the Anglican community in the city, as well as about the wider ecumenical life of the city. On Monday 13  May, the newly installed Archbishop of Strasbourg, the Most Revd Pascal Delannoy, joined the Commission  for lunch.

On Thursday 16 May, the Commission visited the Institute for Ecumenical Research, a Lutheran-sponsored  academic centre, based in Strasbourg since 1965. The former Director of the Institute, Revd Prof. Theodor  Dieter, addressed the group, introducing the Institute and its programmes, and some of the ecumenical  dialogues to which it has contributed, most notably, the process leading to the 1999 Joint Declaration on the  Doctrine of Justification by the Lutheran World Federation and the Catholic Church. Members of the  Commission also had the opportunity to tour the European Parliament building.

This year’s ARCIC meeting coincided with the period between the feasts of Ascension and Pentecost, when  the liturgies of both traditions invoke the Holy Spirit in a special way. The Commission members joined this  chorus of prayer in their worship together each morning and evening. In their daily Eucharistic celebrations,  using Roman and Anglican rites on alternate days, members experienced the reality of their real but 

incomplete communion in the pain of not being able to share fully in the Eucharist together. Prompted by  this pain to continue on the road to closer unity, the members of the Commission are grateful to God for  their time together in Strasbourg and for the progress they were able to make towards completing the task 

committed to them by their respective church authorities. As they look now towards the completion of their  Agreed Statement on right ethical discernment, they rely on the Holy Spirit to guide their two communions  into all the truth (cf Jn 16:13).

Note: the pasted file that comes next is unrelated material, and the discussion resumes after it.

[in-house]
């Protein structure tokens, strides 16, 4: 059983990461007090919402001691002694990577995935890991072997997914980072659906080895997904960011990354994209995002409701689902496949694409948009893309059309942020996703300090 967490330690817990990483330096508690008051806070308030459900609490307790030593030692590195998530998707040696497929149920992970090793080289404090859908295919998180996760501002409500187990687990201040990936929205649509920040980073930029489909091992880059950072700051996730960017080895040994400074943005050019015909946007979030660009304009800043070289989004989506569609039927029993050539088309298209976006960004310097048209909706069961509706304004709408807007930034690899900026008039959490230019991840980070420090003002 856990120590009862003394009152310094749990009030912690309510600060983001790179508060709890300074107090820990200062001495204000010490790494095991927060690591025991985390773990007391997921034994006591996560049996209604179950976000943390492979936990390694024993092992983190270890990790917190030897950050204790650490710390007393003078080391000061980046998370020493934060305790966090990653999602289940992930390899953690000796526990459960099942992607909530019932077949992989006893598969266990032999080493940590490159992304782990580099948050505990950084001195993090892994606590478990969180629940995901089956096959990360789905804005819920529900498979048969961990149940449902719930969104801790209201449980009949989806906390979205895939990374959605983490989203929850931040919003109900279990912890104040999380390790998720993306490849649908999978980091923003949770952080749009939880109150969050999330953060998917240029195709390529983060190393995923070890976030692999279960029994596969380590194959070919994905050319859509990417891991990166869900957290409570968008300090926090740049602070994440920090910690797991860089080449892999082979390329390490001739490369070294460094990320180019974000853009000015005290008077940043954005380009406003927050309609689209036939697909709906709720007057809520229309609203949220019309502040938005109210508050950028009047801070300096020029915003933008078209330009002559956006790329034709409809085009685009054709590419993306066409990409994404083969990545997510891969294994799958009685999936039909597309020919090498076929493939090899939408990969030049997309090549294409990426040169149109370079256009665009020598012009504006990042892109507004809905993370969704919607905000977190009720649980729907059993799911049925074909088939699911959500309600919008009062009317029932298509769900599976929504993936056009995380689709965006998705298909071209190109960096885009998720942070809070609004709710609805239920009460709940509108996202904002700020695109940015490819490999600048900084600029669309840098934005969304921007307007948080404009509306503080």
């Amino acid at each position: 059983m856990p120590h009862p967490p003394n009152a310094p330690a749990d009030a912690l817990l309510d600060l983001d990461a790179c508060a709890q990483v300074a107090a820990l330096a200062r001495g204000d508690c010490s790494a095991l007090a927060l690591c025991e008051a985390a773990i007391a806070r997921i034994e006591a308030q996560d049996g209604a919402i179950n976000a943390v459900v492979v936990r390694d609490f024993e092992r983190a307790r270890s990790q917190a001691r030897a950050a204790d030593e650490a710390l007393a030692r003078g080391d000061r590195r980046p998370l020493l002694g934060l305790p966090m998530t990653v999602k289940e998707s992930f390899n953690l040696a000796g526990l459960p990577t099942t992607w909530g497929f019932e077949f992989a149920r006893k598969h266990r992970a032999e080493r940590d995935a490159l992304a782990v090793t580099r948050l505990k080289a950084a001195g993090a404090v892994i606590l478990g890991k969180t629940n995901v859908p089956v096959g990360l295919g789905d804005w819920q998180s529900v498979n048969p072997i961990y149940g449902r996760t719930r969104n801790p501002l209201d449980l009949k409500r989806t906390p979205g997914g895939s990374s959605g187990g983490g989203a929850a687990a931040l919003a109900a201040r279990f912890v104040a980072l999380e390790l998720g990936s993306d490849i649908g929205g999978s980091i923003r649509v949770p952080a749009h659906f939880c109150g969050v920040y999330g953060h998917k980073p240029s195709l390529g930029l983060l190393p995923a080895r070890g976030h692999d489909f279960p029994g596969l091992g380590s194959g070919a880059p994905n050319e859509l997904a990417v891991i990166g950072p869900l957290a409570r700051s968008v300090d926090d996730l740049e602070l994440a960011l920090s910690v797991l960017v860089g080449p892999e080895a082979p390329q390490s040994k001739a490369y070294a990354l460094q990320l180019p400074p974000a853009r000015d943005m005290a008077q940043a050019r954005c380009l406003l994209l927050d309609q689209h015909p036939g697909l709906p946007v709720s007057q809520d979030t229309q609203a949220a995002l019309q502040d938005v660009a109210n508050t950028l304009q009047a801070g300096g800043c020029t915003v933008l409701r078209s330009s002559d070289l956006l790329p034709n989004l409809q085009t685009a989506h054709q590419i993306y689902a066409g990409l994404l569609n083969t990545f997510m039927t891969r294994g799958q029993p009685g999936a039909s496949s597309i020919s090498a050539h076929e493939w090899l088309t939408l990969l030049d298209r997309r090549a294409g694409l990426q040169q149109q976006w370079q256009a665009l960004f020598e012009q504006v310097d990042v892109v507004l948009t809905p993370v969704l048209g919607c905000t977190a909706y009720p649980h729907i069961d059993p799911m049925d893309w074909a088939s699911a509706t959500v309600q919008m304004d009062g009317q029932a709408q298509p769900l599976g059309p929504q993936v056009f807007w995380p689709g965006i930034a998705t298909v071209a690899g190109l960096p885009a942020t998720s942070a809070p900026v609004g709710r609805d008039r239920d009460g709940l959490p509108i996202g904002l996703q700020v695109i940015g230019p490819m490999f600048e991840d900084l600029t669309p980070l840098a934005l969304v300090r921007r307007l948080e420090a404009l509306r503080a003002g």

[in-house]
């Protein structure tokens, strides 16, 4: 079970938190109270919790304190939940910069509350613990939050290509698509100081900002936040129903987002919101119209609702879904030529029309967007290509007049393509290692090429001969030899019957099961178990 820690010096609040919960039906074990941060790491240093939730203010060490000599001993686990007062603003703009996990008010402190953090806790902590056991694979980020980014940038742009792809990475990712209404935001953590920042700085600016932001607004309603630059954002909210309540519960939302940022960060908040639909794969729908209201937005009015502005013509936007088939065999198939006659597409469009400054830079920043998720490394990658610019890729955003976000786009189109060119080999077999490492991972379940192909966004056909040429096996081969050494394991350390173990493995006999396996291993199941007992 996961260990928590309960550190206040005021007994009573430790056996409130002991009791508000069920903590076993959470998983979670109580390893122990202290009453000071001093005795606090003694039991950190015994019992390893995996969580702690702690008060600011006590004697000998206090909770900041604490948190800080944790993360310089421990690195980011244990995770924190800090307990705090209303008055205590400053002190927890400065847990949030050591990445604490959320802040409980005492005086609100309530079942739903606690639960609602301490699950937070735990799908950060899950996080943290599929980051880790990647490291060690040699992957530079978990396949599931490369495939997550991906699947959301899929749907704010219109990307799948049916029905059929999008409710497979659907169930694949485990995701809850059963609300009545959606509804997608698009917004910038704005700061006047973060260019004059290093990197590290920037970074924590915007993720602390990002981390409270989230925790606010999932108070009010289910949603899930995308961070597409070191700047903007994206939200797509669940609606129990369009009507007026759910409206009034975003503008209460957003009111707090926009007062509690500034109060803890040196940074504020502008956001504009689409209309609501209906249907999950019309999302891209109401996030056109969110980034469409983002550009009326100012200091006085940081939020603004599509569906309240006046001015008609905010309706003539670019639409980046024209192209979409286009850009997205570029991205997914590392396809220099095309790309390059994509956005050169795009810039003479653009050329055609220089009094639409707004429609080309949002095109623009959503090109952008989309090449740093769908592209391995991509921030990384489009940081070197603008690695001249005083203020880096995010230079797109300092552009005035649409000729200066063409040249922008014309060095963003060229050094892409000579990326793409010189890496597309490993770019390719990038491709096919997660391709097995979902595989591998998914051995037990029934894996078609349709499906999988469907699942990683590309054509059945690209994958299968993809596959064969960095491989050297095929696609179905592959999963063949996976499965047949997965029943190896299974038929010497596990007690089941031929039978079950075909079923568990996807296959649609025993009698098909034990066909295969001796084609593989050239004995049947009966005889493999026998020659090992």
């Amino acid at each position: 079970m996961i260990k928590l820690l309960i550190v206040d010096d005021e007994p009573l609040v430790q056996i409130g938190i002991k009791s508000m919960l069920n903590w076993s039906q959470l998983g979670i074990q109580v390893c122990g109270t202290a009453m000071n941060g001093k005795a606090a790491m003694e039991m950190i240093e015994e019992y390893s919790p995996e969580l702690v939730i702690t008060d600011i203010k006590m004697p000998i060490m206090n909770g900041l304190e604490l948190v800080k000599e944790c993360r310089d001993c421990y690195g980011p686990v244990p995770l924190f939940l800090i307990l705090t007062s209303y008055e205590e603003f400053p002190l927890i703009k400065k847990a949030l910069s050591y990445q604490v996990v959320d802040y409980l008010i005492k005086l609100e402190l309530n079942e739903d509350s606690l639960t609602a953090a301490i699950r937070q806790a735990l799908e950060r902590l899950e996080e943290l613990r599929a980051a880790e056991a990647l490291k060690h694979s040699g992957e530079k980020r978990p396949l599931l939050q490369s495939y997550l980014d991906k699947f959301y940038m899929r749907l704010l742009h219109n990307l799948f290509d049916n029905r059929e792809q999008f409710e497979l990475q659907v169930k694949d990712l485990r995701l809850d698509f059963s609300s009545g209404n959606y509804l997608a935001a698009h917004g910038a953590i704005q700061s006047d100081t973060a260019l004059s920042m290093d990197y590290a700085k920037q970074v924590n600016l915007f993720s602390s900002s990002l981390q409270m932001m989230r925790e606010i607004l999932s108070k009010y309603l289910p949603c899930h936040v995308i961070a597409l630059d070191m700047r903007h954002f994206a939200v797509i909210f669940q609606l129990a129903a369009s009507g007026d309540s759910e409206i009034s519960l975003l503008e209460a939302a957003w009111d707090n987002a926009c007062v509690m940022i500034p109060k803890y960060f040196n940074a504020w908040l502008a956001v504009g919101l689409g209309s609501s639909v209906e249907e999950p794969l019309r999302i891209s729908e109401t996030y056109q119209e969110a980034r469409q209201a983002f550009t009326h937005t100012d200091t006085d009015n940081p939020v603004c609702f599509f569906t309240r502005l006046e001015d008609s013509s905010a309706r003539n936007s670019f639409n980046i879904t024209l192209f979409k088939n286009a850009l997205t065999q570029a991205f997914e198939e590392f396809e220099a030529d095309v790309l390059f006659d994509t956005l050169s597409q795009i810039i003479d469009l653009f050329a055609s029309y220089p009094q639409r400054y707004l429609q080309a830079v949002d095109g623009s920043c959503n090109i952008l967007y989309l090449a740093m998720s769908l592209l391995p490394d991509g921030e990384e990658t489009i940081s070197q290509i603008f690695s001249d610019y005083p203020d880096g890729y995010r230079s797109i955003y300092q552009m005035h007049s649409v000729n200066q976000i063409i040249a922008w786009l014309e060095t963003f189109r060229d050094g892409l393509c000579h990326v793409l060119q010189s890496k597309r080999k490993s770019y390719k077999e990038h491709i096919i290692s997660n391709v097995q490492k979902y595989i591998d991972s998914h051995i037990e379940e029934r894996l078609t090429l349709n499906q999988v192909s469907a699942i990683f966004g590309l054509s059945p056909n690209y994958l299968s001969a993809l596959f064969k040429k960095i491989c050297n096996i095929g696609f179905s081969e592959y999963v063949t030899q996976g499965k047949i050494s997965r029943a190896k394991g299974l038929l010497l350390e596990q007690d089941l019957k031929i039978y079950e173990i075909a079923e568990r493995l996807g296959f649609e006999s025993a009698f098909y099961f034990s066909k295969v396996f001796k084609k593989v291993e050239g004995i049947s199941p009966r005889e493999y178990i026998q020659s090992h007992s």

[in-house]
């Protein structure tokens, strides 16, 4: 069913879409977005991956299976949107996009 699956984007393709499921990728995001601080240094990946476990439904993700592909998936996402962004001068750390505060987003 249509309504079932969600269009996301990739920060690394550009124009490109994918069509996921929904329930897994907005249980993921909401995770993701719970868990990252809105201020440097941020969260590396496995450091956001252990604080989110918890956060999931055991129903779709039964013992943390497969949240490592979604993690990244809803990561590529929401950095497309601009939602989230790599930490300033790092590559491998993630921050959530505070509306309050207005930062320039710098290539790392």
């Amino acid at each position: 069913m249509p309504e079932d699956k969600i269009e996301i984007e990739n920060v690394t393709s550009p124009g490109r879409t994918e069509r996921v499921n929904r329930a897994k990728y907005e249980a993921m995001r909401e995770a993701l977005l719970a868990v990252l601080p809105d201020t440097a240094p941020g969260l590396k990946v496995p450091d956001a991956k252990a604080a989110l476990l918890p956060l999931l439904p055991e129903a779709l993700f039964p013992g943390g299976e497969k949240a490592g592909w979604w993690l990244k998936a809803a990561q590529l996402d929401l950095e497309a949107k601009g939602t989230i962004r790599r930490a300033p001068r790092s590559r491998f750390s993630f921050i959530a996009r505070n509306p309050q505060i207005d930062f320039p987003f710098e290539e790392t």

The Most Reverend Dr Philip Freier, Archbishop of Melbourne, Australia (Anglican)

The Most Reverend Bernard Longley, Archbishop of Birmingham, England (Catholic)

Anglican Members 

Dr Moeawa Callaghan (The Anglican Church in Aotearoa, New Zealand and Polynesia)

The Reverend Dr Isaías Chachine (The Anglican Church of Southern Africa)

The Right Reverend Garth Minott (The Church of the Province of the West Indies)

The Most Reverend Linda Nicholls (Primate, The Anglican Church of Canada)

The Reverend Dr Alexander Ross (The Anglican Church of Australia)

The Reverend Canon Dr Peter Sedgwick (The Church in Wales)


The Reverend Dr Stewart Clem (The Episcopal Church)

The Right Reverend Christopher Hill (The Church of England)

Catholic Members 

The Reverend Dr Albino Barrera OP (Providence College, Providence RI, USA)

The Reverend Dr Paul Béré SJ (Pontifical Biblical Institute, Rome)

Dr Kristin Colberg (St John’s University, Collegeville MN, USA)

Professor Sigrid Müller (University of Vienna, Austria)

Dr Emmanuel Nathan (Australian Catholic University)

The Reverend Dr Vimal Tirimanna CSsR (Accademia Alfonsiana, Rome & National Seminary, Kandy, Sri Lanka)


The Reverend Anthony Currer (Darlington, England)

Professor Paul Murray (University of Durham, England)

WCC Faith and Order Commission Consultant 

Professor Myriam Wijlens (University of Erfurt, Germany)



The work of the Commission was supported by the two Co-Secretaries: 

The Reverend Martin Browne OSB (Dicastery for Promoting Christian Unity)

Dr Christopher Wells (Anglican Communion Office)


The Reverend Neil Vigers (Anglican Communion Office)

The Venerable Jonathan Gough (Ripon, England)